Medical information for patients

Fungal nail infections (Onychomycosis)

Fungus infection of the nails of your hands or feet is known as onychomycosis. Fungal nail infections come on slowly and become visible as the infected part of the nail grows out from the near end of the nail where the nail is formed. The infected nail is usually abnormal looking, often yellower or whiter than normal, thicker and more brittle or softer than usual.


Usually the only symptom is that the nails affected by fungal infection look unsightly. Occasionally people find the affected nails ache. Probably this is because the thickened and sometimes deformed nails are putting pressure on the underlying nail bed or the neighbouring toes. The abnormal toe nails are slightly more likely to allow bacterial infection into the underlying toe.


Onychomycosis or fungal nail infection is an infection of the nail caused by fungus. Fungal spores (the seeds or eggs of fungi) are everywhere, and whether you get infected is more a question of whether you are susceptible at the time rather than that the fungi are particularly infectious. Fungi tend to particularly affect us in warm, moist parts of our bodies.


The look of the toenail gives a major clue. It tends to be thickened, perhaps crumbly at the edge, and different in colour to normal nail, often yellow or brown, sometimes white. However, other conditions (such as psoriasis) can cause these sorts of changes in the nail, as can previous trauma or damage to the nail. Therefore ideally the doctor (or nurse or podiatrist) will take clippings from the affected nail and send them to the laboratory for examination.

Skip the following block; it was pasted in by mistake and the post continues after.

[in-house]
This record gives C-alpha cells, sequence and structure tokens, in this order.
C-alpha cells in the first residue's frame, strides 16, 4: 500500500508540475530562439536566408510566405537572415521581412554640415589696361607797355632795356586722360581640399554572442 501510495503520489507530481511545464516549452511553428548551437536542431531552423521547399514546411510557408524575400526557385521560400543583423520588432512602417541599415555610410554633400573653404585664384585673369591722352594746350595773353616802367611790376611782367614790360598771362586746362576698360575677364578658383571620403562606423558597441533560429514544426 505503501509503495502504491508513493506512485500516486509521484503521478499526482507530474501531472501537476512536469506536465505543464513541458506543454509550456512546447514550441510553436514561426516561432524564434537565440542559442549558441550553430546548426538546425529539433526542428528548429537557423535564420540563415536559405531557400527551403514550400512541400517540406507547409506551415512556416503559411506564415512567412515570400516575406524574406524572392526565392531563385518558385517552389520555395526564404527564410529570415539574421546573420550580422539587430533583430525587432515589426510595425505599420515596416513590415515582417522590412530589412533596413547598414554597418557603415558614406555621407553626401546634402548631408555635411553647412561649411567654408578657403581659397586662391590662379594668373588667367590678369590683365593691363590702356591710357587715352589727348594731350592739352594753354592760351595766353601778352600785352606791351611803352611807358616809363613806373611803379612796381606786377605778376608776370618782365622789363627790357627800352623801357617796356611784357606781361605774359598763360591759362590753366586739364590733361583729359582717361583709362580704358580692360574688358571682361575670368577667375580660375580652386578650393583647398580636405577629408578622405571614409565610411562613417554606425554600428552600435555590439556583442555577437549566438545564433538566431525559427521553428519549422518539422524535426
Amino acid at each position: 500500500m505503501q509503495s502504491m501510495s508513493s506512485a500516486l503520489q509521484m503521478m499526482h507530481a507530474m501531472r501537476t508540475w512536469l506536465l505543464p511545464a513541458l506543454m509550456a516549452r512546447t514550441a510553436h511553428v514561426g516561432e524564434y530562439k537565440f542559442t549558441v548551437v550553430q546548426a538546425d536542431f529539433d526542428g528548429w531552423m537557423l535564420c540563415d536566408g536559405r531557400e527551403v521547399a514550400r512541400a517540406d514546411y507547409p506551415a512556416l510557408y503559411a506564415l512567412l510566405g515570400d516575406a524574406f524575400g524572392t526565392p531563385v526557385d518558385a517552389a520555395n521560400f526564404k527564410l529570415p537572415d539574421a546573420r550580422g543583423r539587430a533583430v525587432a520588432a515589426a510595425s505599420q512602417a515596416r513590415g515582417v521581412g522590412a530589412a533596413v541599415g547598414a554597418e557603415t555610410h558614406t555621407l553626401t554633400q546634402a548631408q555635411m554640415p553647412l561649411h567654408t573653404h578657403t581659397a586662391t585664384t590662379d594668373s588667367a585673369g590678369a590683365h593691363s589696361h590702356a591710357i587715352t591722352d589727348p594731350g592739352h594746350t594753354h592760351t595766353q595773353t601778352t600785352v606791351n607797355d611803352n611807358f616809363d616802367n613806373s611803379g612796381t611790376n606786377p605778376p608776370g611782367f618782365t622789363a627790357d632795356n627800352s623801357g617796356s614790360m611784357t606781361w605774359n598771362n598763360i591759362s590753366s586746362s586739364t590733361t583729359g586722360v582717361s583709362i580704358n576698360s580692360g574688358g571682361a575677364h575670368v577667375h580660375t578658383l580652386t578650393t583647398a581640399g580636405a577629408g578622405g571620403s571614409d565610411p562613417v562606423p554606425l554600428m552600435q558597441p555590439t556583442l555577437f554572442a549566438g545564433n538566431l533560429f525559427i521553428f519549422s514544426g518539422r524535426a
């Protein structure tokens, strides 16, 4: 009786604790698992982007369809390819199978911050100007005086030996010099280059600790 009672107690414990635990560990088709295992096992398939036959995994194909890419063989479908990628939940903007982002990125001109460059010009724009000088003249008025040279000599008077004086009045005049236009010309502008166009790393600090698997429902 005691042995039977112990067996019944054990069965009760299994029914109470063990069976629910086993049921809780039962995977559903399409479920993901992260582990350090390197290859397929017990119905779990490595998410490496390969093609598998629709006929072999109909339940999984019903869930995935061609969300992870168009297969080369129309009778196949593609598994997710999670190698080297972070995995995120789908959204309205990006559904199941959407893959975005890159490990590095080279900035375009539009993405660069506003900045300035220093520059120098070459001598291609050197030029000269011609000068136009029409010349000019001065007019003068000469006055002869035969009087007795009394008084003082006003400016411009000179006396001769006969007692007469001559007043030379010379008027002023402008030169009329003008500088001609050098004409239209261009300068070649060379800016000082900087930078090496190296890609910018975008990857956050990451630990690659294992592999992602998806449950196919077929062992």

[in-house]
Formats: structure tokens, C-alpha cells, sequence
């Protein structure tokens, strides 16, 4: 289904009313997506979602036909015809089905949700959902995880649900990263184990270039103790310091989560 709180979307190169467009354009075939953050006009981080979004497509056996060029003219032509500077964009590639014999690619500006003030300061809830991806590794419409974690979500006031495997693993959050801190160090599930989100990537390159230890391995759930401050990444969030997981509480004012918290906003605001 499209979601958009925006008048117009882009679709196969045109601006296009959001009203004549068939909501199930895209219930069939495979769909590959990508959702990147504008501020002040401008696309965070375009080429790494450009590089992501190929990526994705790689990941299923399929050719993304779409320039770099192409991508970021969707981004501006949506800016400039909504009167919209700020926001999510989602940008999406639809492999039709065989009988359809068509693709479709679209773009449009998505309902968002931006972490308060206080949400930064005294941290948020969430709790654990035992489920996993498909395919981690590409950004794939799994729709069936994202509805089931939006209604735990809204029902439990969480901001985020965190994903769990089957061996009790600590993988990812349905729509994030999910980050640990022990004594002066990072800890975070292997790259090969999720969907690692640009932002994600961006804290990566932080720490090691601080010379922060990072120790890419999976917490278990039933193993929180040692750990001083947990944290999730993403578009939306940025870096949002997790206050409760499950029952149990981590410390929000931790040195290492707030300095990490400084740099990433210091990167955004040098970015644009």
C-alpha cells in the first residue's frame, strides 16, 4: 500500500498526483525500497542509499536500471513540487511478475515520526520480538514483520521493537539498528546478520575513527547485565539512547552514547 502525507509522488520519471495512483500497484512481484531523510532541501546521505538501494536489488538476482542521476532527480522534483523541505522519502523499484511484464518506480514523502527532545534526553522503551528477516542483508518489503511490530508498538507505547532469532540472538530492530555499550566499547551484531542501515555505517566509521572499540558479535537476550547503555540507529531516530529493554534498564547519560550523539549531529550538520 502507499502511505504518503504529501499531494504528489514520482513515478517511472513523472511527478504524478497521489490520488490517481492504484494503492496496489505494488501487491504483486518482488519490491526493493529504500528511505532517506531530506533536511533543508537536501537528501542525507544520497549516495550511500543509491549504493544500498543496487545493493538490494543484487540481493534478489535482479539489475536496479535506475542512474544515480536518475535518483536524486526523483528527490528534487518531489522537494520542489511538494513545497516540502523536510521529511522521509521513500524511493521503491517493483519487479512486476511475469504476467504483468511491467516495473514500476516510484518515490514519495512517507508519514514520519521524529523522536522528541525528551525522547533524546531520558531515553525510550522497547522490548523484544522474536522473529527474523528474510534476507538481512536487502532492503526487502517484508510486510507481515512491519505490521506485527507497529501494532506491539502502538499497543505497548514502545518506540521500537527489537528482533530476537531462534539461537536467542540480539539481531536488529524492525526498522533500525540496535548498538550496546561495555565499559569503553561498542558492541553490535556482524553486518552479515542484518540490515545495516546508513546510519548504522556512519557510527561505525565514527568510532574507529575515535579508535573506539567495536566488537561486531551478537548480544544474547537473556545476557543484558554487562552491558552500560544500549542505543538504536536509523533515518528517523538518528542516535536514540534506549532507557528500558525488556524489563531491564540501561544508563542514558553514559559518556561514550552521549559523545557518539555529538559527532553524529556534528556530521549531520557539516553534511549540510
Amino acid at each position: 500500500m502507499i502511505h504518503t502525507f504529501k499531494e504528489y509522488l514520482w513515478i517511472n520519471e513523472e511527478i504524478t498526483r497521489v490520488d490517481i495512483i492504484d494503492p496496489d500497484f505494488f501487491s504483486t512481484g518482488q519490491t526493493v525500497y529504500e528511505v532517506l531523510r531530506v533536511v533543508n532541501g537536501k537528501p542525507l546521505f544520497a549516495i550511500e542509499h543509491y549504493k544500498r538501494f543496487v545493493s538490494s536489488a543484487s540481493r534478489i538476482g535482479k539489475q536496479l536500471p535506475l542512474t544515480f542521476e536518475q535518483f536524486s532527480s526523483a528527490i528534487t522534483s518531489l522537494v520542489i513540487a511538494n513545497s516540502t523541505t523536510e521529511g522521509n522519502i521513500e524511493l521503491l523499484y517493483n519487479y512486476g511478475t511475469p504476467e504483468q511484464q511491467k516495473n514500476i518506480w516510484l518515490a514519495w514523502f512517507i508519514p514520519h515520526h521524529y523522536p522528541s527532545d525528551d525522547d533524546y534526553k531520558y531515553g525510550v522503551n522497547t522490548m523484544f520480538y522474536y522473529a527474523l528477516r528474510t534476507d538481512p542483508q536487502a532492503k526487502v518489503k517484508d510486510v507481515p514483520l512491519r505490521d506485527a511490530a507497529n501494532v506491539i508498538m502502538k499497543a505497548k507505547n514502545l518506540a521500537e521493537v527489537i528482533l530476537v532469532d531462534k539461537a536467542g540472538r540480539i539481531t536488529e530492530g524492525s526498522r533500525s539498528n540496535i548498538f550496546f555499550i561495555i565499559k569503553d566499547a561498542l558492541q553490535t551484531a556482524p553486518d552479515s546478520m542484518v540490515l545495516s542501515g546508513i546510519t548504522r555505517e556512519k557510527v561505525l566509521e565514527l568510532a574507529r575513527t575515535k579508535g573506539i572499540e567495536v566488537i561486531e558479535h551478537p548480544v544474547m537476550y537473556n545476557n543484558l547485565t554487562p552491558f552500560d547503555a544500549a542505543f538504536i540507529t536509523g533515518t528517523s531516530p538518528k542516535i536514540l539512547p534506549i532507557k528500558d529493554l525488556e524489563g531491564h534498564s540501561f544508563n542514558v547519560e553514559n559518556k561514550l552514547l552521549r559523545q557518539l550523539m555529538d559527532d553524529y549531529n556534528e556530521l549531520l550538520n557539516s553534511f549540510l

At the laboratory they will be examined under a microscope to look for fungi, and then the lab will try to grow any fungi that may be there, even if not enough to be seen when first examined (this is called culturing). The lab is likely to send two reports, the first to confirm whether or not fungi have been detected straight away, and the second, a few weeks later, to confirm whether they have managed to grow (culture) fungi from the scrapings.


Fungal infection is slow to fully develop in a nail, and as new nail grows very slowly, it is slow to eradicate. There are treatments available that can be applied to the surface of the nails, for example tioconazole lotion and amorolfine nail lacquer (which does not need to be applied so frequently), but these tend not to be as effective as treatment taken by mouth, such as terbinafine or an older medication, griseofulvin. If you embark on any treatment you will need to continue for at least three months for a toe nail or six weeks for a finger nail. You need to continue until normal nail has grown from the base of the nail at least half way towards the tip of the toe.

The other factor to bear in mind, when deciding on what to do, is that this is a fairly non-serious and superficial problem, but that medications can have major side effects. One of those that was used, by mouth, to treat fungi and thrush in the early 1980s actually led to liver inflammation and death in a number of patients (and was removed from use immediately)! Having said that, however, we now have oral medication available that has stood the test of time and proven to be very safe.

In addition to these medical treatments there are various other treatments which people use, such as tea tree oil.

You should weigh up how you wish to approach your onychomycosis in consultation with your doctor.

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